The topic of reducing poverty through interfaith opportunities brought together David Saperstein, a rabbi; Joel Hunter, a minister; Dahlia Mogahed, a Muslim from the Gallup center; and Rema Venkatsubban, a Hindu HASC member. Each communicated stories of persecutions within their communities and suggested methods of counteracting such insults.

Venkatasubban from Wichita, Kansas, recounted one such experience. After 9/11, she was taunted with comments like, 'If you believe in Jesus you will go to heaven, otherwise you go to the 7/11.'

"I felt I needed to begin some interfaith charity work so this identity crisis would not carry over to my children," said Venkatasubban.

Since then she has been active as a seva provider to the underprivileged. She is now focussed on starting an interfaith service center for the old. Her efforts led her to becoming an AmeriCorps Vista member, a national service program established to fight poverty.

A successful interfaith example was shared by Thomas Jones, ambassador for Habitat for Humanity, who spoke of people coming together nationally to build homes to eradicate poverty.

A cornerstone of the conference revolved around the 1,600 Indian houses of worship: their safety and security, the expansion of their role to reach out to new immigrants and refugees, and to become institutions that spearhead eco-friendly activities such as recycling and use of renewable energy.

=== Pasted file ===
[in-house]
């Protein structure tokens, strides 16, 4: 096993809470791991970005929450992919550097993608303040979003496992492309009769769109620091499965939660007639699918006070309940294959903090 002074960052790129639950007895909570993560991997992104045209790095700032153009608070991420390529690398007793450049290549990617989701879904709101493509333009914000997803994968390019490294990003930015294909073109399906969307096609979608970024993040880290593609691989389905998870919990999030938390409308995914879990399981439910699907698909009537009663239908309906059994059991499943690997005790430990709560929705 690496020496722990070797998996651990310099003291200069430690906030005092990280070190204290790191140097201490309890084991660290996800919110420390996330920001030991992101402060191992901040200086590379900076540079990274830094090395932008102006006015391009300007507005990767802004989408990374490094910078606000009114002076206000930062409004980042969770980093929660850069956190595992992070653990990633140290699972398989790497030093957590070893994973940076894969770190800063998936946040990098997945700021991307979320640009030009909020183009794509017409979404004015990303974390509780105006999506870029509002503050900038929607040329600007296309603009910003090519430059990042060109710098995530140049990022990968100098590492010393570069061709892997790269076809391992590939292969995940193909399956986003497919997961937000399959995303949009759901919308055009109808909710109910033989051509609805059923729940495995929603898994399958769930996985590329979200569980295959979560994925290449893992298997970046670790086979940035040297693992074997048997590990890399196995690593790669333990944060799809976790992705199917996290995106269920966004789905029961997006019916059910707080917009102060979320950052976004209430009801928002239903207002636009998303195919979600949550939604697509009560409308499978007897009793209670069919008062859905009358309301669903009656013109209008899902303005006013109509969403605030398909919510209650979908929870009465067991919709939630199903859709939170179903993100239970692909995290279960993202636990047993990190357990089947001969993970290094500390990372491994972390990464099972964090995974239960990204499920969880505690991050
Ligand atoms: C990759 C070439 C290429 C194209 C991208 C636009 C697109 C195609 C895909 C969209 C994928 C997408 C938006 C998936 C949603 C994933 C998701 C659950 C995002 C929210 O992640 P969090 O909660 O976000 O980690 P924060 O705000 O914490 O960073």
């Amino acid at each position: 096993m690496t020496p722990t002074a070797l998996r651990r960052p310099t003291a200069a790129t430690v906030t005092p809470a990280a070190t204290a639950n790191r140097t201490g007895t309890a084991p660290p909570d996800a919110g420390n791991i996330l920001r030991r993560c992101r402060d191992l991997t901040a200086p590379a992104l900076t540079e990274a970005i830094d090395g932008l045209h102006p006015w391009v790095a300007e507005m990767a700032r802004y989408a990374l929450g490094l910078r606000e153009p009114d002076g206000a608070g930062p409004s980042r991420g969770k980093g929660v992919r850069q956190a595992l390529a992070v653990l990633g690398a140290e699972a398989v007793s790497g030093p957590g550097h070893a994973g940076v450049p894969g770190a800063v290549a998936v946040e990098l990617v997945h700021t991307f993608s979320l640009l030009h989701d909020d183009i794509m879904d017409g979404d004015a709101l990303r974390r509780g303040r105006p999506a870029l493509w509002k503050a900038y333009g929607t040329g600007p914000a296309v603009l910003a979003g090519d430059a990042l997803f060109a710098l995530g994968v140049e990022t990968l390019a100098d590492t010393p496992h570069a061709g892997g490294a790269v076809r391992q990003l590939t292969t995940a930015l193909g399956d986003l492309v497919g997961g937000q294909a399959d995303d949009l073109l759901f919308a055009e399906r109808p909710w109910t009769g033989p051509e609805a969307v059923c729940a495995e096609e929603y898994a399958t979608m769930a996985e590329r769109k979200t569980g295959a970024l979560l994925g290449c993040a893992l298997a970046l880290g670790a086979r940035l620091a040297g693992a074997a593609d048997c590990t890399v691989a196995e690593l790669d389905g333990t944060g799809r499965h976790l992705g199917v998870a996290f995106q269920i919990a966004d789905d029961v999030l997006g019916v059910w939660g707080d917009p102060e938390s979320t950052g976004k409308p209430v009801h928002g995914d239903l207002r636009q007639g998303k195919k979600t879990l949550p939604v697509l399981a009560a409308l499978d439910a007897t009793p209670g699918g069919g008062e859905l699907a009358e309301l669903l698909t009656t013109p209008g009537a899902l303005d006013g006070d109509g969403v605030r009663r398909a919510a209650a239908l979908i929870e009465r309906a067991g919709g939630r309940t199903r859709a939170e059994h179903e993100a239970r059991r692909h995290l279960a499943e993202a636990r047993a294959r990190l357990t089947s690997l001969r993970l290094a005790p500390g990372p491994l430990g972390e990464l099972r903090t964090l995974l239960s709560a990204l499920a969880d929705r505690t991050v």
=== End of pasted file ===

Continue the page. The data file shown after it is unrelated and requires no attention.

Rev. Fletcher Harper, executive director of Green Faith, an interfaith organization that helps transform houses of worship into 'green spaces' offered his services to help green Hindu temples.

This was welcome news as a recent report entitled, 'Coming together to pray, and also to find reduced-rate energy deals,' noted that if the nation's 370,000 religious buildings reduced energy use by at least 10 percent they could save a combined $315 million a year -- the equivalent of taking 240,000 cars off the road.

But perhaps the most inspiring and articulate voices came from the youth who were present because of participating in an essay contest entitled, 'Energizing Dharmic Seva: Impacting Change in America and Abroad'.

They were moved to offer their services. Sohini Sircar, 22, Georgetown University graduate and essay contest winner, said that she was interested in establishing a data base that would link service sites with volunteer groups. Her idea came from a program at Georgetown called '30 Days of Service' where interfaith groups were paired to do service. Unfortunately, often times these students would spend countless hours waiting for a service opportunity. Sircar is currently researching events for her database.

Geetika Gandhi, 24, and her friend Ragini Ventatasubban, 20, said the speeches had inspired them to make and send care packages for the Hindu personnel in the military.
"We were thinking of sending them letters, a small Ganesh statue, Chai packets, Bollywood CD's and masala chips," said Gandhi.

"Originally my idea idea was to set up health care screenings at temples, but I think this is more important."